Posts Tagged shipping
Posted on October 7, 2010 by angela
Bode woke us up at 6am. He had fallen asleep for a few hours on the last of the bus rides the night before. Jason and I were exhausted and sore and spent a full day trying to recover from the boat ride. Back’s aching, we barely made it a few blocks just find another hotel.
Early the next day, Jason and Kyle headed to the port to see about getting our cars while Bode and I headed to the old town of Cartagena. It is a beautiful city, with lots of colorful Spanish colonial architecture. A stone wall and several fortresses surround the city, which is the highlight for any 5 year old. Bode loves pirates, cannons and forts so we walked all the way around the city.
Jason and Kyle didn’t get back until 6:30. They spent the day shuffling papers and waiting.
They waited at one place for 2 hours while they had closed for lunch, then another hour and a half once they opened to get a signature.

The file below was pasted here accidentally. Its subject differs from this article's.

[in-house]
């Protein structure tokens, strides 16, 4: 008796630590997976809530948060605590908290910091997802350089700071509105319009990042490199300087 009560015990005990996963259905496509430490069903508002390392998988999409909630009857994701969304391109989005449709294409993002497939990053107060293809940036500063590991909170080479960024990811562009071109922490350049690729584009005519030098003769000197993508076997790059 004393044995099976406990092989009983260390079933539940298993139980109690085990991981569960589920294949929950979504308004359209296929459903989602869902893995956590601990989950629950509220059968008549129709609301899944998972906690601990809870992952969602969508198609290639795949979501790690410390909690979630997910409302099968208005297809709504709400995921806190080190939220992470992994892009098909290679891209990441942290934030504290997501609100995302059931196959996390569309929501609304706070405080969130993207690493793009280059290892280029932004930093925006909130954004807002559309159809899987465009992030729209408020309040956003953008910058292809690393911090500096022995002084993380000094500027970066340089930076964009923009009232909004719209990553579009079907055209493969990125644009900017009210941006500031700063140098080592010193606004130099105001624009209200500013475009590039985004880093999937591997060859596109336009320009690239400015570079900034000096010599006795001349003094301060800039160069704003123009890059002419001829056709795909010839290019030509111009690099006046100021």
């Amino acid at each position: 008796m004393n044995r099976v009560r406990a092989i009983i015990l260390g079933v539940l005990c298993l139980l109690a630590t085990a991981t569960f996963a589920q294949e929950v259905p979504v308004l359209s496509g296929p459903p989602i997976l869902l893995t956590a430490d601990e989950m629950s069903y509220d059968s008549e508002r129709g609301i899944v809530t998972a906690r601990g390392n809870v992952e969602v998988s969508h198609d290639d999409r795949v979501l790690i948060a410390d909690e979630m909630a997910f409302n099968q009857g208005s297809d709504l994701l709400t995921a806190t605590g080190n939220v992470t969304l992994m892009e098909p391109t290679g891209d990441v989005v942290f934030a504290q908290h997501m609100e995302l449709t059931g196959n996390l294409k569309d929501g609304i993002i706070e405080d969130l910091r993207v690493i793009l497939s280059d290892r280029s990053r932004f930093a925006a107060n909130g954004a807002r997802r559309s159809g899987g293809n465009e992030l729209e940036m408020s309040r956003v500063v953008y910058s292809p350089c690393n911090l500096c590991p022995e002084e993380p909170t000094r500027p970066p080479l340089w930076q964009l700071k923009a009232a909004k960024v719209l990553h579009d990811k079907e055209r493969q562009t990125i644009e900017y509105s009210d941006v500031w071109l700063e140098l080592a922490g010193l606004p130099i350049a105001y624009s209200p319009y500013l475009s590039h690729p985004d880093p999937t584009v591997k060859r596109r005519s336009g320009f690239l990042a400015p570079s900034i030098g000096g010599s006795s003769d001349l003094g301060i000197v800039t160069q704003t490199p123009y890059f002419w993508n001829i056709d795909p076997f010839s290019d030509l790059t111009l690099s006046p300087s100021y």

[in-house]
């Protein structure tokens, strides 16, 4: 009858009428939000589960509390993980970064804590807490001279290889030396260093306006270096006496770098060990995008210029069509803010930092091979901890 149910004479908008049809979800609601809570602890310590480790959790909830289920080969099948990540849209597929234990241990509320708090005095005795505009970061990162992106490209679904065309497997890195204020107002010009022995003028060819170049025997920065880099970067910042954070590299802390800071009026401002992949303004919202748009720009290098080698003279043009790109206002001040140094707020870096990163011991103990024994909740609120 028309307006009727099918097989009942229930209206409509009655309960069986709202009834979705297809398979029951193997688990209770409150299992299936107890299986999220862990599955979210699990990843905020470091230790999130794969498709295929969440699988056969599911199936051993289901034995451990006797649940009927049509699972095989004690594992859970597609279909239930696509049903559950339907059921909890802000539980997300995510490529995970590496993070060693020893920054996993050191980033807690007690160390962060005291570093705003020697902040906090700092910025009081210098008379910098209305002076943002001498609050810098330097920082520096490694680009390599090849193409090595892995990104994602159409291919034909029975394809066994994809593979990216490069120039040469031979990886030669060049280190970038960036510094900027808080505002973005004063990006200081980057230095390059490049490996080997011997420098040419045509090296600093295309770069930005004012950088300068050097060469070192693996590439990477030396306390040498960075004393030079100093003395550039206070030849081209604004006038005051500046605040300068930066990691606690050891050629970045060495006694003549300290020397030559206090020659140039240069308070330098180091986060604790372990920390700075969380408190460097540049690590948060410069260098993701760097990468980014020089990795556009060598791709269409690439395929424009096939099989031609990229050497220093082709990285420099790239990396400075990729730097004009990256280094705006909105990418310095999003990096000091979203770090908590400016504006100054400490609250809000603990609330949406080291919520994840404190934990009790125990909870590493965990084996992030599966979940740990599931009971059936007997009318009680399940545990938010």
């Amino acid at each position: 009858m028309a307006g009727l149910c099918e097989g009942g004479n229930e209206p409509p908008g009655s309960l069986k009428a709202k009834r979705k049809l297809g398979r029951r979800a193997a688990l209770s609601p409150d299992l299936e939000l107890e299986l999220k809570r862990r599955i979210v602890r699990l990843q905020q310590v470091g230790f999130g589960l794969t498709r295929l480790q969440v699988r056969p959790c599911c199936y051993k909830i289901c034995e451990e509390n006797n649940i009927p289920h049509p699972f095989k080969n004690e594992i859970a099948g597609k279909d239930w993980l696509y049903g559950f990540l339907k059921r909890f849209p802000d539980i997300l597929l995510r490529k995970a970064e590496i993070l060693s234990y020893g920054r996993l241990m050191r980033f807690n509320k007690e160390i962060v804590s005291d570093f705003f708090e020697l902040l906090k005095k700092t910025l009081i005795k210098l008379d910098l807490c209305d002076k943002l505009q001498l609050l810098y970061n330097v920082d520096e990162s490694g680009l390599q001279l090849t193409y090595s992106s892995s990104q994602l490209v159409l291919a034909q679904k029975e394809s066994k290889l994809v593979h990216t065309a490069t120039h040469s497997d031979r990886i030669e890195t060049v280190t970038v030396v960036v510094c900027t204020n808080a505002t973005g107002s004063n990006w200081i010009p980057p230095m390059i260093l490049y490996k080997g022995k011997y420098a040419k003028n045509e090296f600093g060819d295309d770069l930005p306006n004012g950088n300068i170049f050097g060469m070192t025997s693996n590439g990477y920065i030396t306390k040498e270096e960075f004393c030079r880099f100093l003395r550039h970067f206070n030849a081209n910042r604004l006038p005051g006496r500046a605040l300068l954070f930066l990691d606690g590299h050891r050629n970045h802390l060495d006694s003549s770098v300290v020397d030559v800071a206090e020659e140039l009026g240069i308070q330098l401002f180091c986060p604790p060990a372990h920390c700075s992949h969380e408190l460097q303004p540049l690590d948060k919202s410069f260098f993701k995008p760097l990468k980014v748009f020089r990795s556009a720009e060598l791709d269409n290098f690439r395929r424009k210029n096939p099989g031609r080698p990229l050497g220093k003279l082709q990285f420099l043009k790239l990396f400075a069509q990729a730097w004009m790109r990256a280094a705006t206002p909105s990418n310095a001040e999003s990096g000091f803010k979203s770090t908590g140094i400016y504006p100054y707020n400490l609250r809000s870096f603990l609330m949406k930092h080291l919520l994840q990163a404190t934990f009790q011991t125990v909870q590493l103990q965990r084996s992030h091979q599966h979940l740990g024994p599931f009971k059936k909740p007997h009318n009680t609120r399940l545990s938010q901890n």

For some reason, Kyle carries his life insurance paperwork around with him. This, plus an orange safety vest and hardhat were required to enter the port. Jason had to hand over the keys to Kyle.
Once he got there, Kyle found that the container had already been opened. Since they had left their window open, Kyle and Jesse’s van (Wally) had already been pushed out. Kyle tried to start our bus, but the brakes seemed to be stuck. He went back to the waiting area to get Jason, and
after all that security checking, Jason just put on Kyle’s hat and vest and security badge and walked right in.